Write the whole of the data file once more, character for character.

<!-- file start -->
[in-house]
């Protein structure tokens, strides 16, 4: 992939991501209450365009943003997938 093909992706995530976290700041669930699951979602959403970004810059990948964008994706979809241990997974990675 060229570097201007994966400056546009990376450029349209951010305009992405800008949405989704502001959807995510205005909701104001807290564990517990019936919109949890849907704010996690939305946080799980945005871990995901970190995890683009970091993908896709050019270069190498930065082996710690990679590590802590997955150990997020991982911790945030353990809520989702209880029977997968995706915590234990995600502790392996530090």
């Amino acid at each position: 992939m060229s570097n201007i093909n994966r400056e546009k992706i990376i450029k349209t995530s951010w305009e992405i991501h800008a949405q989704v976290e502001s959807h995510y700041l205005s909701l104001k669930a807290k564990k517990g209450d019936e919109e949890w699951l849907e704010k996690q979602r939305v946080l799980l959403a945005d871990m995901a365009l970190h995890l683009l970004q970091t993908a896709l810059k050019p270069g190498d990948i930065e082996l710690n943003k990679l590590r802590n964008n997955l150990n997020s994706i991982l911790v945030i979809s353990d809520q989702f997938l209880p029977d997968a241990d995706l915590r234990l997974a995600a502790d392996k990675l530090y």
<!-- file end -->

[in-house]
């Protein structure tokens, strides 16, 4: 992939991501209450365009943003997938 093909992706995530976290700041669930699951979602959403970004810059990948964008994706979809241990997974990675 060229570097201007994966400056546009990376450029349209951010305009992405800008949405989704502001959807995510205005909701104001807290564990517990019936919109949890849907704010996690939305946080799980945005871990995901970190995890683009970091993908896709050019270069190498930065082996710690990679590590802590997955150990997020991982911790945030353990809520989702209880029977997968995706915590234990995600502790392996530090």
């Amino acid at each position: 992939m060229s570097n201007i093909n994966r400056e546009k992706i990376i450029k349209t995530s951010w305009e992405i991501h800008a949405q989704v976290e502001s959807h995510y700041l205005s909701l104001k669930a807290k564990k517990g209450d019936e919109e949890w699951l849907e704010k996690q979602r939305v946080l799980l959403a945005d871990m995901a365009l970190h995890l683009l970004q970091t993908a896709l810059k050019p270069g190498d990948i930065e082996l710690n943003k990679l590590r802590n964008n997955l150990n997020s994706i991982l911790v945030i979809s353990d809520q989702f997938l209880p029977d997968a241990d995706l915590r234990l997974a995600a502790d392996k990675l530090y």